BUSINESS FEATURE Rowing Dock Recreation company aims to be place for fun and a force for good T welve years ago, Susan Gold- berg, who has a background in business and commercial real estate, said she was looking for a change.
BY DARCY SPRAGUE
dierent place than it is now—and much quieter. You could go out on the lake on the weekends, and it still felt calm and relaxed. Now that has all changed.” A less positive side eect of the new residents, and the climate change that has occurred in the last 12 years, is its eects on the river. Goldberg said she now sees more algae and trash in the water. Rowing Dock hosts weekly free cleanups every Saturday. It provides the boats so people can go on the water to pick up trash. For every bag a person picks up, they can redeem it for a free hour rental at a time of their choosing. Since starting the program in July, Goldberg said she has had over 1,000 volunteers who picked up roughly 6,000 pounds of trash from the river and surrounding banks. On Earth Day, Rowing Dock hosted a massive cleanup event in partner- ship with EpicSUP, on the river east of I-35, and pulled out trash. Throughout the year, Rowing Dock hosts other events, such as Paddle for Puppies, which raises money for Austin Pets Alive. Goldberg said Rowing Dock has raised over $1 million dollars in monetary and in-kind donations for dierent organizations since she purchased the business. She said Rowing Dock oers a unique venue for local organizations to raise money and bring the community together. “I want the Rowing Dock to be a place people think of when they want to do good,” Goldberg said.
As a mom of three children, two in college at the time, she had taken a step back from work. She decided she wanted to do something fun, and she liked being outdoors. So when the owner and founder of Rowing Dock, Rachel Thomas, wanted to sell her business, it seemed like a perfect t. “I just thought, ‘There is so much potential here,’” Goldberg said. “Because, where else would some- body want to be other than Lady Bird Lake if they had a choice?” Rowing Dock is located just west of Zilker Park on the south bank of the Colorado River. Thomas opened the shop in 2000. When Goldberg bought it, the shop focused mainly on row- ing, which was Thomas’ passion. Goldberg chose to expand, adding kayaks, pedal kayaks, canoes and paddleboards. “I took what I consider to be a pretty huge risk, because I have never owned a business before; I’d always just worked for myself; I’ve never had employees,” Goldberg said. Now, during the season, Rowing Dock has 60-70 employees. In the last two years, between COVID-19 making it safer to be outside and the increas- ing population in Austin, Goldberg said demand has shot up. “In 2010, I wouldn’t say Austin was a sleepy town,” Goldberg said. “But it certainly was a much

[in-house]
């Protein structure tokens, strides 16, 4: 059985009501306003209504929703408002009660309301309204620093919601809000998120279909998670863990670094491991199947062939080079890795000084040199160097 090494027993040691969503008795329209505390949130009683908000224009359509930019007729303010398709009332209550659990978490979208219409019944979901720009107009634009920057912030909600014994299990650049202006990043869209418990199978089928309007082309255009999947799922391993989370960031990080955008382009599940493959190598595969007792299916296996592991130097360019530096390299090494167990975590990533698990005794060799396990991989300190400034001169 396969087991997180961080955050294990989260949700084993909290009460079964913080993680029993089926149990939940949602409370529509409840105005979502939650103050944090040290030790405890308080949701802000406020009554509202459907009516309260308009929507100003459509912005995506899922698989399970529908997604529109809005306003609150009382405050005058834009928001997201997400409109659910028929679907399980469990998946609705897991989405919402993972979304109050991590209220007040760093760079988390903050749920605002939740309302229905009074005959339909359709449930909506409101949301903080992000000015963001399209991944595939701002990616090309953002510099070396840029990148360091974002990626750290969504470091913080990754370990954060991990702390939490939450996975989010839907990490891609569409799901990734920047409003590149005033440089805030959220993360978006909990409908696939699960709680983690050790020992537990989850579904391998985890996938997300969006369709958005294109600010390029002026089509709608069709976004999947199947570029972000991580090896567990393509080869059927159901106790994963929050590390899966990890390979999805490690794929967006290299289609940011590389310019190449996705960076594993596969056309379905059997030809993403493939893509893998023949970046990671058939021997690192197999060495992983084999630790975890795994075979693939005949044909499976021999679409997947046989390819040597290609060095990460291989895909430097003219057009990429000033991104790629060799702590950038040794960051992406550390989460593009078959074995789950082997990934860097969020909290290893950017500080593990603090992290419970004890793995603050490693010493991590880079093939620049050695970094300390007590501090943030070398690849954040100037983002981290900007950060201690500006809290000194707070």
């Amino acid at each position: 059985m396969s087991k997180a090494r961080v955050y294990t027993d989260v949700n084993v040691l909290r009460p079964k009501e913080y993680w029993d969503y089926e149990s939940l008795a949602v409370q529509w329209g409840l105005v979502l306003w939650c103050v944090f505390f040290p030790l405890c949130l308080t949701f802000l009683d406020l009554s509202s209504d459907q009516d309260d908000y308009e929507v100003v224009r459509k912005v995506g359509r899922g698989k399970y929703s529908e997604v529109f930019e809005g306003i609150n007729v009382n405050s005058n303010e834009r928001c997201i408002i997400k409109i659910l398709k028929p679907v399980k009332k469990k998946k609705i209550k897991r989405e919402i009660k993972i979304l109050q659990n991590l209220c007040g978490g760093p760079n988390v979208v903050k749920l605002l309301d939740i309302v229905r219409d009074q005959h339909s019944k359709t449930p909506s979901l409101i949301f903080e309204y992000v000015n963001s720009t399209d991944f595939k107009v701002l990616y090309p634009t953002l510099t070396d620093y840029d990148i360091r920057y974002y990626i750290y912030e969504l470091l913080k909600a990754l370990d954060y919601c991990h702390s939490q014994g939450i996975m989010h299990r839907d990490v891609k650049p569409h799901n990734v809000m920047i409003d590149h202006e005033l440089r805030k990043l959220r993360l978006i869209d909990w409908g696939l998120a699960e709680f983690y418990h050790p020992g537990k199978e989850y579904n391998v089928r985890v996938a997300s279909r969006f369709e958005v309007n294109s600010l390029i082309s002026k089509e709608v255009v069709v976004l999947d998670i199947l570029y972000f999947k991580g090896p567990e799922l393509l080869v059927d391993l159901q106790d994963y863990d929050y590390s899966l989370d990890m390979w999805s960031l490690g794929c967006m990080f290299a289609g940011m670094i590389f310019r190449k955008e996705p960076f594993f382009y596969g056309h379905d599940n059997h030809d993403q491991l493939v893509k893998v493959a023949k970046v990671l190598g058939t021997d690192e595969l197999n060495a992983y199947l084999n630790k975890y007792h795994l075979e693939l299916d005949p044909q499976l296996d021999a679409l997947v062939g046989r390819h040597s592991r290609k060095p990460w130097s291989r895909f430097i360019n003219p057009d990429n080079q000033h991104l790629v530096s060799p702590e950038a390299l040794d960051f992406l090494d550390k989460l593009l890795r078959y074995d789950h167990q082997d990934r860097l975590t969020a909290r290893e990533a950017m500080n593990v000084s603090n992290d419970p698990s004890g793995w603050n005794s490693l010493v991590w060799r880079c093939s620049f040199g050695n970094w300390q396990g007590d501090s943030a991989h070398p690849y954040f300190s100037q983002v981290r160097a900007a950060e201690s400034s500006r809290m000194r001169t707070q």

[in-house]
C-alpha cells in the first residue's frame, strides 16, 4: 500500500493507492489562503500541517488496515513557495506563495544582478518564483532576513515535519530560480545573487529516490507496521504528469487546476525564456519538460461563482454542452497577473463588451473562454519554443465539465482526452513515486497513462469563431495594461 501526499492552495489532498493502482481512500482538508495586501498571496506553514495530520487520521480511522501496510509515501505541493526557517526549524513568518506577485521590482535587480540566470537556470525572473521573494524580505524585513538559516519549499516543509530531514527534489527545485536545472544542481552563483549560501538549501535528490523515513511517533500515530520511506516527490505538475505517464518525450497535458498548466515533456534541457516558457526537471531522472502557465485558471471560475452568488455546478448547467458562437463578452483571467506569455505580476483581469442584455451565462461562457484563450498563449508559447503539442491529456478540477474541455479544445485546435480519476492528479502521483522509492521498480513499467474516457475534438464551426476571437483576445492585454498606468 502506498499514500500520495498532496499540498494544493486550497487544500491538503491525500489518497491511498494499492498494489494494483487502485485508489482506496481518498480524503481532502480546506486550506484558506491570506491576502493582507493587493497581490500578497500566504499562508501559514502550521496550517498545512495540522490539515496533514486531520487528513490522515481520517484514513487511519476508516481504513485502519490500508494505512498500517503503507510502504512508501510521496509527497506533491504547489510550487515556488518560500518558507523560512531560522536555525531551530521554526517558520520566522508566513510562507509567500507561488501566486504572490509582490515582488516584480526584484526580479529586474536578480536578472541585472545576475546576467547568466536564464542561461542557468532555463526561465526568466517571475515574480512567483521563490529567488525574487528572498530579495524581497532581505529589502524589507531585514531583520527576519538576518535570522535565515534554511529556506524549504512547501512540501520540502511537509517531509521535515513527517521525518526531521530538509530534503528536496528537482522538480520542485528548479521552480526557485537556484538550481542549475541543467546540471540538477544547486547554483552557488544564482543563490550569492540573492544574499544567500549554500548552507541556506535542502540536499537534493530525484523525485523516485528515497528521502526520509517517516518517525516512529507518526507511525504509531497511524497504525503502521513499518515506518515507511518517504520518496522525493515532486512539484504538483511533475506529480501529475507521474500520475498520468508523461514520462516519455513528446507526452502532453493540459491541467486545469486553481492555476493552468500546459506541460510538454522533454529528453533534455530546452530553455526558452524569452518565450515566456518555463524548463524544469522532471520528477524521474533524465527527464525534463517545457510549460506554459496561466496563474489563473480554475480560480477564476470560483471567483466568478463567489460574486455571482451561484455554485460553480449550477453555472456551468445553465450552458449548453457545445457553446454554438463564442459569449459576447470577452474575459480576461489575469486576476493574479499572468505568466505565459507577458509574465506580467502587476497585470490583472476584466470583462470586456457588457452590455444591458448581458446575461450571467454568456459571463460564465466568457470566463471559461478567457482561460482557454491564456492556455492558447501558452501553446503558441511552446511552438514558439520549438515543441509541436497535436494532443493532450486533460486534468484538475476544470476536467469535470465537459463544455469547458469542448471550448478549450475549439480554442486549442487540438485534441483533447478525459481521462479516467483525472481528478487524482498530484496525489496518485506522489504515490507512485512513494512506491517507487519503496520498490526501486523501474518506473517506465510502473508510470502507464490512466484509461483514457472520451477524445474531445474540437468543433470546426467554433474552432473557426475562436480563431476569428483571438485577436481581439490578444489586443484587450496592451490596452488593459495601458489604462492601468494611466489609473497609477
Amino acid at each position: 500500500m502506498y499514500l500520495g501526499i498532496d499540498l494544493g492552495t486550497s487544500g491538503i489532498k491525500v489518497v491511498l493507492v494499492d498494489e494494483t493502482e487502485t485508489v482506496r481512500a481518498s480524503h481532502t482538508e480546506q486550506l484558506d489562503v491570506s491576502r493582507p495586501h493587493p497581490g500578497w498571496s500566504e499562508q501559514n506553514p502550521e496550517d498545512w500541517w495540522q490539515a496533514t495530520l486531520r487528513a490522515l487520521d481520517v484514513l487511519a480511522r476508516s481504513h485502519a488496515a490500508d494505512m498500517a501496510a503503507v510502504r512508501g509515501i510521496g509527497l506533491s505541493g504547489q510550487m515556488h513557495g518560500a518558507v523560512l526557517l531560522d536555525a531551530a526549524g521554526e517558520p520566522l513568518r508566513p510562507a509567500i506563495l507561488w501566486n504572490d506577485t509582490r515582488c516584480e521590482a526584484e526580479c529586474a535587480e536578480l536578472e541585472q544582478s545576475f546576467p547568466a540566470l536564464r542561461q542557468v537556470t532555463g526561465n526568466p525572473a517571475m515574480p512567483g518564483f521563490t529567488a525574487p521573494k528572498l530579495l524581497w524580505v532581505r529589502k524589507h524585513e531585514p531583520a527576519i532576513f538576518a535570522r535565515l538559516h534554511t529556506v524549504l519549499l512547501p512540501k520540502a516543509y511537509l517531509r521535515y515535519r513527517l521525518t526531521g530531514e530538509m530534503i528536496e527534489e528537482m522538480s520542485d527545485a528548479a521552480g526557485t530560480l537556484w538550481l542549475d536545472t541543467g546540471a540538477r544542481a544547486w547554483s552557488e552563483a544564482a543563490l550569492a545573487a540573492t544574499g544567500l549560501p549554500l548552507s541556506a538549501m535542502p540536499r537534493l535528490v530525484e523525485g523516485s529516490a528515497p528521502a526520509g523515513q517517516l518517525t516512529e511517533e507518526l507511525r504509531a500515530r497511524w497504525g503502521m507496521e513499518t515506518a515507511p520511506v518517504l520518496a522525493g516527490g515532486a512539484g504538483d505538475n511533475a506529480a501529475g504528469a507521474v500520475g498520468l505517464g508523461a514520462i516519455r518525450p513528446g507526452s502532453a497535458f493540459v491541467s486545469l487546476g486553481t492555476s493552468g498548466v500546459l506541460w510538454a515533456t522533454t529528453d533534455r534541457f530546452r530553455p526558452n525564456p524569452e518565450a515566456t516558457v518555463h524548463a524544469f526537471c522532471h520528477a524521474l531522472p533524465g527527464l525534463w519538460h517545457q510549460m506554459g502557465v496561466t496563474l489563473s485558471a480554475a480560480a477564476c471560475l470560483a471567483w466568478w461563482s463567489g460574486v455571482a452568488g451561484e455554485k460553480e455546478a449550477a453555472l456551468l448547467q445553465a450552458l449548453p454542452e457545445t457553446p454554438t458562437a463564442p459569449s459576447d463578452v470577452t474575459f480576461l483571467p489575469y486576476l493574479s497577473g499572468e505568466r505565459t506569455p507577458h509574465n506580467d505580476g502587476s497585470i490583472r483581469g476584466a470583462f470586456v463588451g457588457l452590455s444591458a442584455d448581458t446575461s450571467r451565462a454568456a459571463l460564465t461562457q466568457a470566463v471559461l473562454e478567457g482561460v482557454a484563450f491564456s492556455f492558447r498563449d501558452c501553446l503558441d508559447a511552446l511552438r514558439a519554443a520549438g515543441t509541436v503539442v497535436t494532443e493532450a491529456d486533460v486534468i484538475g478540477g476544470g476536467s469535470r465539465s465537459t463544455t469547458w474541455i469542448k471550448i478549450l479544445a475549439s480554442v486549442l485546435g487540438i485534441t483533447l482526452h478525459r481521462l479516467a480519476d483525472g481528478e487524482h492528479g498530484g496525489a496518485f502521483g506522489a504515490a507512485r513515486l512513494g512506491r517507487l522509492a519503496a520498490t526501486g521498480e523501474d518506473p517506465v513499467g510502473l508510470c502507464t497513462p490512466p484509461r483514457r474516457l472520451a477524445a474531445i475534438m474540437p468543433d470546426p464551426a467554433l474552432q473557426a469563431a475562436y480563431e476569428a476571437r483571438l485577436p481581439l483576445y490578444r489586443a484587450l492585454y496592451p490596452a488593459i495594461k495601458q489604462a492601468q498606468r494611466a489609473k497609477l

Owner Susan Goldberg sits outside of her business Rowing Dock on Lady Bird Lake.
PHOTOS BY DARCY SPRAGUECOMMUNITY IMPACT NEWSPAPER
PICK YOUR BOAT Rowing Dock oers several dierent crafts to choose from.
Canoe: $25 per hour; sits two to three; oers a smooth way to see the lake Kayak: $15-$20 per hour; sits one or two people and uses upper-body strength Pedal kayak: $25 per hour; sits one; riders can use pedals or paddles Paddleboard: $20 per hour; riders can stand, kneel or sit as they move forward with a long paddle
A kayaker paddles toward downtown.
Rowing Dock is located on the Colorado River just west of Zilker Park.
Rowing Dock 2418 Stratford Drive, Austin 512-459-0999 www.rowingdock.com Hours: daily 9 a.m.-8 p.m.
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SOUTHWEST AUSTIN DRIPPING SPRINGS EDITION • JUNE 2022
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